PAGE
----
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What is adoption?

4-minute read

Adoption is a process that permanently transfers all the legal rights and responsibilities of being a parent from the child’s birth parents (their biological parents) to the adoptive parents.

Different types of adoption

There are 2 main types of adoption in Australia.

Intercountry adoption

This is when a child is adopted from an overseas country and brought back to Australia to live. The Australian Attorney-General’s Department has primary responsibility for managing intercountry adoptions with the country that the child is adopted from. They also work with the various state and territory departments involved.

Local adoption

This is when the child to be adopted was born or is permanently living in Australia. The adoptive parent (for example, a step parent) may previously have known the child. Alternatively, they may have had no previous contact or relationship with them.

The legal process in adoption

Anyone who intends to adopt a child needs to obtain an adoption order, which legally transfers all parental rights and responsibilities from the birth parents to the adoptive parents. Any legal rights that the child has in relation to their birth parents, such as inheritance, are removed. The child may also get a new birth certificate recording the adoptive parent or parents' names, as well as the child’s new name, if this was changed.

Each Australian state and territory has its own requirements for adoption. States and territories specify different minimum ages for a person before they can become an adoptive parent. In New South Wales, the minimum age is 21 and in Western Australia, 18. There are also different requirements for how much older than their child an adopted parent needs to be.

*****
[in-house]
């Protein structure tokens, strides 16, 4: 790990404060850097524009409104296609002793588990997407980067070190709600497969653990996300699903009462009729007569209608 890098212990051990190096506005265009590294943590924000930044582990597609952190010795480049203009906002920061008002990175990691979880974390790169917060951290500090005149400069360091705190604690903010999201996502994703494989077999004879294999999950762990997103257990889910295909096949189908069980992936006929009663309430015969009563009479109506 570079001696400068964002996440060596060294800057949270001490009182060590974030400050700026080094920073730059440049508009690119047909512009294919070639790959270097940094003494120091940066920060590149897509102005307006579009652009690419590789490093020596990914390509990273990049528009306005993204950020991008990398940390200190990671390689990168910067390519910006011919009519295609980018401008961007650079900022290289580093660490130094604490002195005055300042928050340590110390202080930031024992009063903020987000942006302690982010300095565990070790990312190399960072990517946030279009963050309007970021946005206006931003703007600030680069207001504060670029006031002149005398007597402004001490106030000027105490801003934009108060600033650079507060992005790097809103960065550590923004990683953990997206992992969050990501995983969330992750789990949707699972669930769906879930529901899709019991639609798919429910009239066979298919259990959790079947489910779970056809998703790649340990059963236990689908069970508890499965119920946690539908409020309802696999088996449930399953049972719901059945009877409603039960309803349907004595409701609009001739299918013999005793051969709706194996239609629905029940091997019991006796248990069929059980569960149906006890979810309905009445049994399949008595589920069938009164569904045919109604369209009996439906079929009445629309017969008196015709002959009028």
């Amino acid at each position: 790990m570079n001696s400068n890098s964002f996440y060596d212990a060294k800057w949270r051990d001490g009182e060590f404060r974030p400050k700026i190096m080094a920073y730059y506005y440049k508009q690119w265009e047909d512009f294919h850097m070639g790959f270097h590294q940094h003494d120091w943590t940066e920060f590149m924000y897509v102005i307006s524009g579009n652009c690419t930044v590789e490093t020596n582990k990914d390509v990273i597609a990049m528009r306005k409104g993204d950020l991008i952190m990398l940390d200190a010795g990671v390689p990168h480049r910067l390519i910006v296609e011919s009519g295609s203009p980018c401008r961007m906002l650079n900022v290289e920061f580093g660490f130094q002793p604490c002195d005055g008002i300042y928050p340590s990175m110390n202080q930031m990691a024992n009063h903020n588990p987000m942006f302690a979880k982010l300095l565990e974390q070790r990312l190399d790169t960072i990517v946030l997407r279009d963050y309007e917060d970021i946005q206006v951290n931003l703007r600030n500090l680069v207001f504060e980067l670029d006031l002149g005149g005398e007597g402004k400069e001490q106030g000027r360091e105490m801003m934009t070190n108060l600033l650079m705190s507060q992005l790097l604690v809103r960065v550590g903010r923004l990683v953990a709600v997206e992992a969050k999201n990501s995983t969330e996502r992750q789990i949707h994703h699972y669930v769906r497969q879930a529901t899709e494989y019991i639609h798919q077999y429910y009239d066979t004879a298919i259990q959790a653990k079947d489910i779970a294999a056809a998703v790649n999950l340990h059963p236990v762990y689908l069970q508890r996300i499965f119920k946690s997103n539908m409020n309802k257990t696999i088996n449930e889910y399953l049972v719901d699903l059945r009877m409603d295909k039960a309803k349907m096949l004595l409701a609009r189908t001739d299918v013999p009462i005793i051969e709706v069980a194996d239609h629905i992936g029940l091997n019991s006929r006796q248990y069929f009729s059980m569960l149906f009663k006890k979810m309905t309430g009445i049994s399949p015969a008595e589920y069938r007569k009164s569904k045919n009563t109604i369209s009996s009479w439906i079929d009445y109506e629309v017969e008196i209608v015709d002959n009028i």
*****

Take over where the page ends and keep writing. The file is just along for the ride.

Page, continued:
For more information about legal requirements in your state or territory, contact the relevant government agency from the list below.

Adopting a child from overseas

For intercountry adoption, you must first be approved to adopt by your state or territory government. Then, your application will be sent to your nominated overseas country for their approval. If approved by them and a child is found for you, you will be sent a placement proposal. If you accept it, you’ll need to go to the overseas country to collect your child and formally adopt them there.

It can often be a lengthy process for people wanting to adopt from overseas. The number of children available for Australian families to adopt is declining because it may be easier to place the children in their own countries.

Refer to the Intercountry Adoption Australia website for more information on intercountry adoption programs and the possible waiting times.

Can I adopt if I am single or in a same-sex marriage?

All states and territories allow single people to adopt a child. However, priority is generally given to couples so it can be more difficult for a single person to adopt.

All states and territories in Australia permit same-sex couples to adopt a child.

How common is adoption?

Adoption is not very common. In 2018–19, 310 adoptions of children were finalised in Australia. Fifty-seven of them were children adopted from overseas and 253 were children from Australia.

How long does adoption take?